It’s been four years since the Cupra name was hived off from the main Seat family but the marque still seems to struggle a little with an identity crisis.
It was launched as a standalone performance brand - beside but not part of the mainstream Spanish brand - but, even now, most of its models remain rebadged and retuned versions of Seat models.
The Formentor is different, though. It’s the first bespoke Cupra model and it shows. While the Ateca and Leon make do with bigger wheels, lower suspension and some bronze badging to mark them out, the Formentor looks different from anything else from the Spanish stable - and it looks great.
Sold as a coupe-crossover, it is far lower and sleeker than the larger Cupra Ateca and manages not to simply look like a squashed SUV - something others in the segment struggle with.
It looks purposeful and dynamic thanks to the shark-like nose and overall low roofline, with its performance aspirations hinted at by aggressive air intakes, pinched lines over the wheel arches and meaty 19-inch alloys.
The bronze details on the exterior badging are a Cupra hallmark and are mirrored inside, where little coloured details such as the air vents and dash trim help in Cupra’s efforts to form its own identity away from Seat.
The interior, overall, is an impressive set-up. A low-slung dash gives great forward visibility, aided by the slightly raised ride height, but you don’t feel like you’re sitting up high. The sports seats are brilliantly comfortable yet supportive and grippy and the overall layout is modern and slick with decent, if not quite premium, materials. There’s plenty of space up front and a surprising amount of room in the rear seats, plus a family-friendly sized boot.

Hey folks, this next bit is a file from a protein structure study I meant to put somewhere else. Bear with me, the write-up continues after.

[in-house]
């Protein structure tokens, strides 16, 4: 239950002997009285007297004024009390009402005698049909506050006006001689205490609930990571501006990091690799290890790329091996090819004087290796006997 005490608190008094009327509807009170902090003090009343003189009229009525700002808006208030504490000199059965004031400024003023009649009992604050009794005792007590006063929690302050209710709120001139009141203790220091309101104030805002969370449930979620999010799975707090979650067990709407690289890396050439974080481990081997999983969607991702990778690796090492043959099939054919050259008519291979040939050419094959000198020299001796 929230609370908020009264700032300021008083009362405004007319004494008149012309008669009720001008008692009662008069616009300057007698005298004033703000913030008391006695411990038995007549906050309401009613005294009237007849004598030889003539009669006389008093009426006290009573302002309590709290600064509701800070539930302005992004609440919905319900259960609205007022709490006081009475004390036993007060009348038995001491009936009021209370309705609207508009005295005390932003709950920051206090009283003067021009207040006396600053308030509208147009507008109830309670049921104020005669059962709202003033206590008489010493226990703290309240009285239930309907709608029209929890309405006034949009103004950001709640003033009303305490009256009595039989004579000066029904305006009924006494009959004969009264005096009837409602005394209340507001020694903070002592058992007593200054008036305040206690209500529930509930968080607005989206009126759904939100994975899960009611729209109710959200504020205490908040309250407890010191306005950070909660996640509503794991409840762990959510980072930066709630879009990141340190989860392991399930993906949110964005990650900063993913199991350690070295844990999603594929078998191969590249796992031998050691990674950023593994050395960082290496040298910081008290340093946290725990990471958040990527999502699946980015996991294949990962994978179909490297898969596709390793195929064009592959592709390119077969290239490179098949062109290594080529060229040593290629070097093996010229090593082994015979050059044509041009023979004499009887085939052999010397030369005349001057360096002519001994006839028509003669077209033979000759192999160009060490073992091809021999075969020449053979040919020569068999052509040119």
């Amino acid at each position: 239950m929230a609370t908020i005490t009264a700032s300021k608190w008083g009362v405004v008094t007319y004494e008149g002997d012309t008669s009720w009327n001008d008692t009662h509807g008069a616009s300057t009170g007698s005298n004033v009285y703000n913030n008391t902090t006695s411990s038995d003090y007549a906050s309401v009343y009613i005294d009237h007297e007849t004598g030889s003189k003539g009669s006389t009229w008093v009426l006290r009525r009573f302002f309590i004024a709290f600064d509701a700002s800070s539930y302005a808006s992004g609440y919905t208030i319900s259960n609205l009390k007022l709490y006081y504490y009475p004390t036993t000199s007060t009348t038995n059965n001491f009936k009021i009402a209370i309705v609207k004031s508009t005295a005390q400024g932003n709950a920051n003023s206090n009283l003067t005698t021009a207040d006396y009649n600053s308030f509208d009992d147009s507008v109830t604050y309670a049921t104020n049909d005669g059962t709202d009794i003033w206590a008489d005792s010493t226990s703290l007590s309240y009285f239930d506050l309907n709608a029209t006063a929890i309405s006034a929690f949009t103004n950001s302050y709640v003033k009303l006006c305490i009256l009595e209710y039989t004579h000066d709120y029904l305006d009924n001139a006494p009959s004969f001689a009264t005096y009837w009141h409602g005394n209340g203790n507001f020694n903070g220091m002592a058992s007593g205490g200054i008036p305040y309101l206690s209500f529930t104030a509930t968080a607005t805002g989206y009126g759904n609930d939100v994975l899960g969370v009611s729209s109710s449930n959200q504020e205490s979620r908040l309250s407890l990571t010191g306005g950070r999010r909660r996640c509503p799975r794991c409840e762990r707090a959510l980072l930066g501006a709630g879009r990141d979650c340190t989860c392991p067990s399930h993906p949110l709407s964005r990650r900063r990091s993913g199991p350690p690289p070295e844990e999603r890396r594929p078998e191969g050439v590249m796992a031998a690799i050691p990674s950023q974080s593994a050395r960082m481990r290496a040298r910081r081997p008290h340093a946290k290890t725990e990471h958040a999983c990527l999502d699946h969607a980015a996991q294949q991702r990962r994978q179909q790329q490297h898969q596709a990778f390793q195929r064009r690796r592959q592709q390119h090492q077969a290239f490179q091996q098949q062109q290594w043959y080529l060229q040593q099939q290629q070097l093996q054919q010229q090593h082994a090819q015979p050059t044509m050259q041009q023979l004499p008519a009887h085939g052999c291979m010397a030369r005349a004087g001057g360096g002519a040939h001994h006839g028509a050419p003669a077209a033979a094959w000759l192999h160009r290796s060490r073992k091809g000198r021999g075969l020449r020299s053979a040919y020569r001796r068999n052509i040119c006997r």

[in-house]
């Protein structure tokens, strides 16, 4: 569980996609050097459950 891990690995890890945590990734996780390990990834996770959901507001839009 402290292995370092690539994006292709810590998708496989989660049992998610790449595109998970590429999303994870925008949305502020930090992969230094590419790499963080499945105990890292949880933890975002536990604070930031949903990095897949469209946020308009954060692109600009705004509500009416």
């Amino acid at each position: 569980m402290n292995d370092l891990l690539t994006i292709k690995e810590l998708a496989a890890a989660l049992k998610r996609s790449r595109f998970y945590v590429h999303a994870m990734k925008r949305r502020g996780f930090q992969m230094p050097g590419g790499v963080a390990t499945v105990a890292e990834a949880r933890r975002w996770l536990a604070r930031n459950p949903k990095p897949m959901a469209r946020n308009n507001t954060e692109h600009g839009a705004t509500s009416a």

There is a but, however. The infotainment system, housed in a 12.3-inch touchscreen is a disaster. The screen is big and crisp and colourful but it’s sluggish and the menu structure and operation are unnecessarily complicated. The interface feels like it was designed by someone who has never driven a car before. It’s not a problem exclusive to Cupra. The whole VW Group is cursed with the same flawed HMI and we can only hope they’re working to improve it.
Ignoring that mess and focusing on the business of driving, the Formentor feels on more solid ground.
The ride is definitely firmer than your average family SUV but not unliveable and the handling is superb. It feels smaller and lighter than it is thanks to quick, direct steering and an agile chassis, and is really fun to punt along some twisting roads. Not just numbly fast in the way that a VW Golf R is, but actually lively and communicative, which is often a rarity in modern “hot” cars.
It’s a real shame, therefore, that our particular test car’s motor can’t quite match the chassis. The 148bhp petrol is the entry point engine and just doesn’t feel that quick. Acceleration is fine but not spectacular and the seven-speed automatic transmission, even in sport, doesn’t feel particularly fast-shifting. Switching to manual mode allows you to more easily find a sweet spot but even then the engine doesn’t feel the most flexible or torquey.
In short, it feels like a brilliant chassis crying out for a better engine/gearbox and, thankfully, there are other options. These range from a 187bhp 2.0-litre petrol to 1.4-litre hybrids with 201 or 242bhp and the range-topping all-wheel-drive version which uses the same 306bhp four-pot found in the Golf R and Audi RS3.
Choosing the lower-level engine means a lower list price. In the case of our second-tier V2 trim that means £33,125 including options, which in this day and age doesn’t seem unreasonable. Spec-wise every car, even base V1s get three-zone air conditioning, full LED lights, a 10.2-inch digital instrument display as well as the 12.3-inch touchscreen, plenty of USB ports, wireless Apple CarPlay, wireless phone charging and a suite of driver assistance systems. For an extra £2,000 I’d spec the V2 for the heated steering wheel, leather power adjustable memory seats and the hands-free powered tailgate.
As I tested it, the Formentor felt like a good looking, great handling car held back by its drivetrain and a dreadful infotainment system. Speccing a more powerful engine will give it the performance to match its sporting promise and if you can suck up the media system issues you’re looking at a high-spec, fun-packed alternative to mainstream family SUVs.
Cupra Formentor 1.5 TSI V2
Price: £32,410 (£33,125 as tested); Engine: 1.5-litre, four-cylinder, turbo, petrol; Power: 148bhp; Torque: 184lb ft; Transmission: Seven-speed DSG; Top speed: 126mph; 0-62mph: 8.9 seconds; Economy: 39.2 - 41.5mpg; CO2 emissions: 155g/km